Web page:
Chiming in very late. I stumbled across this post most pathetically – googling how much i hate living in delhi. I grew up in this part of the world but also lived in new york for years. I’d never had the misfortune of traveling to delhi before butI had to move here for work. Although I don’t agree with delhiwalla’s speculations on why delhi could be deeply disappointing after New York, I’d like to add my reasons for why its a miserable shithole – it is deeply misogynist, patriarchal, conservative , cruel, hostile and miserable at its core. The city spits hatred at you every corner you turn and you’re only shielded from it when you are one of the maroon porsche-pushing pricks on the road or get respite from it when you’re white skinned in chappals and cargo pants and get past the dickhead managing the door at Aqua . The city has no infrastructure, getting the most basic things done is impossible, everything is done (or not) with the expectation that a resident could never possibly live alone and that there will always be someone at home for the plumber that shows up 4 hours or 4 days late. Everything about delhi spells mediocrity from Karim’s to the Oberoi, Delhi can do absolutely nothing right and you only discover that after buying hype. The Delhi elite is also by far the most ignorant, neanderthalish, offensive expression of nouveau riche I have ever seen. Living in Delhi means I appreciate calcutta, madras, bangalore and bombay a hell of a lot more than I did already and yes, I think Delhi’s only hope lies with some kind group of people taking the initiative to raze the whole damn thing to the ground. Just leave the monuments in place.
very true – all that getmeoutofhere has said – except of course, the part about the other indian cities being better – they haven’t even got drainage. Or roads. Maybe the expectations are lower of those. the bombay élite is genuine though, on second (third?) thought. One drink at the breach candy club’s enough to prove that, as opposed to the sicko gymkhana or golf club in delhi.
I find it so incomprehensible how people can snivel oh so reproachfully about a place where they’ve practically lived for the majority of their life.>>Symphonies and cuisines and brands… if that’s what life is about for anyone out there, sure enough NYC might be the place for you to be.>>But just a little request: stop condescending the country that you owe your identity to. And here’s a reminder for you: there are still people who value what forms the core of any Indian city, it’s history, it’s heritage, the people. >>And on that note, NYC might satiate all your needs for luxury, but how many people there have the time to spare for you when you need the emotional sustenance, how many people are willing to share all your happiness and sorrows. A bit too profound maybe, for people who don’t value anyting above money, but think about it.>>I was born in Italy, live in Australia, and I love both the places. But I haven’t forgotten who I am, which country I really belong to. And I find it absurd when INDIANS appraise any country over their own. Either you must be really ignorant of what India represents as a country, or just downright “tryhards” who turn to European symphonies just to “fit in” to the city you sing praises of, and perhaps without any knowledge of how much richer Indian music is.>>And that wasn’t an attack to any particular statement specifically. Just a hypothetical representation.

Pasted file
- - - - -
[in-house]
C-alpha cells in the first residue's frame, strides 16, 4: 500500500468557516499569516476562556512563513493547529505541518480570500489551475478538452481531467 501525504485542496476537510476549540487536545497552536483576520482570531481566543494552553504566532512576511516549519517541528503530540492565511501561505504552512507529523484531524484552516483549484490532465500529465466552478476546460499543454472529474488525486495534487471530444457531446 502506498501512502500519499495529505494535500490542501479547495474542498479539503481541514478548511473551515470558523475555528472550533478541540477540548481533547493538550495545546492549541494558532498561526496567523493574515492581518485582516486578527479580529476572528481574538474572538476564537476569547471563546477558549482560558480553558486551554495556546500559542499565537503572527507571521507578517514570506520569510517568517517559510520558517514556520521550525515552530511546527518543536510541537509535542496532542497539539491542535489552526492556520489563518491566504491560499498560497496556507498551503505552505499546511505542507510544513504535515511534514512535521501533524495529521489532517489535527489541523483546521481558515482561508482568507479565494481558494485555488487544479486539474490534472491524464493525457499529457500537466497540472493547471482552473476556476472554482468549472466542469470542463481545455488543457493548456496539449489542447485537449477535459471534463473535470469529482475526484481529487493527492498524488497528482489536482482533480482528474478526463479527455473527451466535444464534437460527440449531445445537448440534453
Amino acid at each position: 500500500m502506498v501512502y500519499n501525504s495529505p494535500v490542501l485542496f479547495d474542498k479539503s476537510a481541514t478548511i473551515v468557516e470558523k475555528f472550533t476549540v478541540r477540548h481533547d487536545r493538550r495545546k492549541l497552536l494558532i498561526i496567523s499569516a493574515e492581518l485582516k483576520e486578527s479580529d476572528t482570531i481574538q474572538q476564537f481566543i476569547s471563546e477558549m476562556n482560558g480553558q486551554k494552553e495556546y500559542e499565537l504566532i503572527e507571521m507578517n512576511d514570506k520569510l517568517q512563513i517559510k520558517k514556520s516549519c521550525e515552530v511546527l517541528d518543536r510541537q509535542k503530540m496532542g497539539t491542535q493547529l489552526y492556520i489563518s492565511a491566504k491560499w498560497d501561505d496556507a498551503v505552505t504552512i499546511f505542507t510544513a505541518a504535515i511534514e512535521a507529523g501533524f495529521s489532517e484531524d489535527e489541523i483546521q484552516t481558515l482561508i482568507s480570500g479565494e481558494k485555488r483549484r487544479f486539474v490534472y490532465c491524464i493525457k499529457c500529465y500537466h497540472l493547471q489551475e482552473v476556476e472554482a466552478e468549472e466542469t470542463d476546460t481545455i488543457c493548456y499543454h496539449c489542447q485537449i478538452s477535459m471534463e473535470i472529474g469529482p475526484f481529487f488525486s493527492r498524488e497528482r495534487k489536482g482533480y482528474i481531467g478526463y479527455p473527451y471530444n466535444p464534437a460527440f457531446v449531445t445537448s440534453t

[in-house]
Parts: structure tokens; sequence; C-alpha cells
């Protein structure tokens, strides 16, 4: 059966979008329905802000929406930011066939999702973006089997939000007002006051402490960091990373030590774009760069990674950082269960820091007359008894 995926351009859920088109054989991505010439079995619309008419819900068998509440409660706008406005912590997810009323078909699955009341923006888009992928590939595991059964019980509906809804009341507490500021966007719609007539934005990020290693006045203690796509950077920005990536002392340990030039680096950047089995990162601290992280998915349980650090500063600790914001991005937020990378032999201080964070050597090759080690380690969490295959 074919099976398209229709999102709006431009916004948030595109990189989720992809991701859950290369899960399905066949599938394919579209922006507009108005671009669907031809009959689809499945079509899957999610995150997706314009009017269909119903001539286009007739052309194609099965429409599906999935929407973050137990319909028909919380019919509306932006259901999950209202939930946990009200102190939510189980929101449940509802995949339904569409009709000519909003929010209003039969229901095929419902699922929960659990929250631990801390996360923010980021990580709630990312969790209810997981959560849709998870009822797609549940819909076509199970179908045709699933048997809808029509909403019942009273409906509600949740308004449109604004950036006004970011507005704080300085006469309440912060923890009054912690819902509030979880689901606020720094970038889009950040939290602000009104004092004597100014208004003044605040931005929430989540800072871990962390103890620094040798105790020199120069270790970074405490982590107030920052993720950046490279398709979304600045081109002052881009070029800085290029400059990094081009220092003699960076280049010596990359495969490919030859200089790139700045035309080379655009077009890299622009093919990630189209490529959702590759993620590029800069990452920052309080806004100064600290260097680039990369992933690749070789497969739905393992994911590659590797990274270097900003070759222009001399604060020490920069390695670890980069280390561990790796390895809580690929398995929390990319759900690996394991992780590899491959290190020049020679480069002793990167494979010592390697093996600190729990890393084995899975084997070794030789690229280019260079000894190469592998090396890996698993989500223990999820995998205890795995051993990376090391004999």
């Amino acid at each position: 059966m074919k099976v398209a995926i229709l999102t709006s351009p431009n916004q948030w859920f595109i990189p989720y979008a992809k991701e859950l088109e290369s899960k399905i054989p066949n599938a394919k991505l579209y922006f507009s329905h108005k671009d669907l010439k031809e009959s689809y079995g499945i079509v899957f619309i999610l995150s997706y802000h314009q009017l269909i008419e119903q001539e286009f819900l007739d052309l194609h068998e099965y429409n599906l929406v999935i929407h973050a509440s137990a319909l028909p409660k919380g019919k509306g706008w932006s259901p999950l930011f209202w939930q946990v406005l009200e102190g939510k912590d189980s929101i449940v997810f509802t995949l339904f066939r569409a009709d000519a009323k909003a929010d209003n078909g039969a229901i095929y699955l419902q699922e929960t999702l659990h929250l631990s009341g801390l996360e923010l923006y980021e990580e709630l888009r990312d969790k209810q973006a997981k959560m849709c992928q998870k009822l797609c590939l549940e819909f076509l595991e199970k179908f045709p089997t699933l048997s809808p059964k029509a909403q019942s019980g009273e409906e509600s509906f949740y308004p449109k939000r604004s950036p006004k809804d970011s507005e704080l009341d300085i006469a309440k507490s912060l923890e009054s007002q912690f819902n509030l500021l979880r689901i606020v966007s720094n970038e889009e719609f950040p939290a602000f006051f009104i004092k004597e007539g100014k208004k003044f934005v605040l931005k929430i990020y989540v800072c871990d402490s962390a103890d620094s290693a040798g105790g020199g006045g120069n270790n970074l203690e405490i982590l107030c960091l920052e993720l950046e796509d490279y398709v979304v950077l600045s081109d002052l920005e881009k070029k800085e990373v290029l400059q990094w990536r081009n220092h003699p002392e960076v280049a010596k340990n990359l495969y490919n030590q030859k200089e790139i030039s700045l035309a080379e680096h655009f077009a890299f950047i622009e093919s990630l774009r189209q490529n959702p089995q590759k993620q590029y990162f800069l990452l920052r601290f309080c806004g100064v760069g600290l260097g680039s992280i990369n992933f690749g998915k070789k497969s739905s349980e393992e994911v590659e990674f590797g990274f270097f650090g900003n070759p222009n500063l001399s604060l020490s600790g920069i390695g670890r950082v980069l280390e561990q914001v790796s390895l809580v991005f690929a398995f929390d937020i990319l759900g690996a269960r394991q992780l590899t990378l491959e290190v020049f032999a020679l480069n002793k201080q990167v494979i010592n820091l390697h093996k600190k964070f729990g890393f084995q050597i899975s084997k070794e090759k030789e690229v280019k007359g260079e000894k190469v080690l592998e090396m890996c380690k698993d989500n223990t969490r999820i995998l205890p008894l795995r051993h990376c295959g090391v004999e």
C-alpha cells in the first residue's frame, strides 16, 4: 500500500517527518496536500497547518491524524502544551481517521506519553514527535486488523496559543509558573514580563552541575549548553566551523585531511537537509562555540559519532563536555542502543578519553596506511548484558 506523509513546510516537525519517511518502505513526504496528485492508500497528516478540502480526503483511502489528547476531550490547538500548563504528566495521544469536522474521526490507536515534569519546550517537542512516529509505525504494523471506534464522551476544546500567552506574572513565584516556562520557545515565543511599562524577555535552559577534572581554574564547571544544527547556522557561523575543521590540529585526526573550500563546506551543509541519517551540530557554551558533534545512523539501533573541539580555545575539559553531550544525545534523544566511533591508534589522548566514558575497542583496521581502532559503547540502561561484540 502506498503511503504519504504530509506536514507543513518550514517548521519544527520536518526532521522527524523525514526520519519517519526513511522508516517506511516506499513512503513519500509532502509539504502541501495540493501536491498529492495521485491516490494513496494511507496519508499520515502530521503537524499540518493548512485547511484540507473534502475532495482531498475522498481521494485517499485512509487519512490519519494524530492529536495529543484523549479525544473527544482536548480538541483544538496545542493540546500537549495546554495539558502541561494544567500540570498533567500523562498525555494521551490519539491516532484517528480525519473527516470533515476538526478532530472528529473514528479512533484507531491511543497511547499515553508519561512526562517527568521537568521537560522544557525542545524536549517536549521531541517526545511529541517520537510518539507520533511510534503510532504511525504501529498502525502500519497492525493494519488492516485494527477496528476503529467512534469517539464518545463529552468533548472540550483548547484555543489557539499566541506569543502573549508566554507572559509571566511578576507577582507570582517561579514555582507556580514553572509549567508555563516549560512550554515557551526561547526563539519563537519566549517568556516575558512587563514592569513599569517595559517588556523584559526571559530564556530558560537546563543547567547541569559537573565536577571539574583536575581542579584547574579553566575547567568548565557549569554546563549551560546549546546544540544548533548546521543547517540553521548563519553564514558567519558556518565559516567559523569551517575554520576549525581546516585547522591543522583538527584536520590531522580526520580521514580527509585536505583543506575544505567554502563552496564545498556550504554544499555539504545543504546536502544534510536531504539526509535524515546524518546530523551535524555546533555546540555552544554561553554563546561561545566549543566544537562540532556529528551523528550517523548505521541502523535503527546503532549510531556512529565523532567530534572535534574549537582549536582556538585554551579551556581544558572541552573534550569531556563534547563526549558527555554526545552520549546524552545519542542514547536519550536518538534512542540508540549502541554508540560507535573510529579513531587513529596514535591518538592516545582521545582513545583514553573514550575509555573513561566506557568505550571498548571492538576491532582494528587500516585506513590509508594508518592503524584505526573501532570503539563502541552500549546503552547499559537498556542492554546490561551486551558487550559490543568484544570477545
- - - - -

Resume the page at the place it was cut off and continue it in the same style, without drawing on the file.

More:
Hee hee ha ha..that last one! >My dear Italiano friend, when you live in a place where everything from the weather to the people to the food to the stray cattle is complete bollocks, you feel like committing a bit of matricide on Mother India. Identity my foot – all this country’s done for me at least is held me back from every good thing in life – which you probably won’t know, because sometimes one doesn’t notice how easy it is to pay your taxes when the whole system works correctly. (Not in Italy though, I’m sure;))
I am just 2 weeks away moving from NYC to Delhi. You guys are not really helping here. I hope that Delhi is very different from NY, which I know it is after spending some vacation time there. Not because NYC isn’t my favorite place in the world, but because how boring would life be, if all cities become the same. >Also, maybe it is unfair to compare today’s Delhi with today’s NYC…they are in totally diffenrent developmental stages. Take a look at NYC 100 years ago…and see how far it has come. I can’t wait to see what Delhi will be today and in a few years…they way it is changing, who knows what great things will happen. >And for the people, if all you smart people keep moving out of Delhi, then of course it will be a crazy place to live.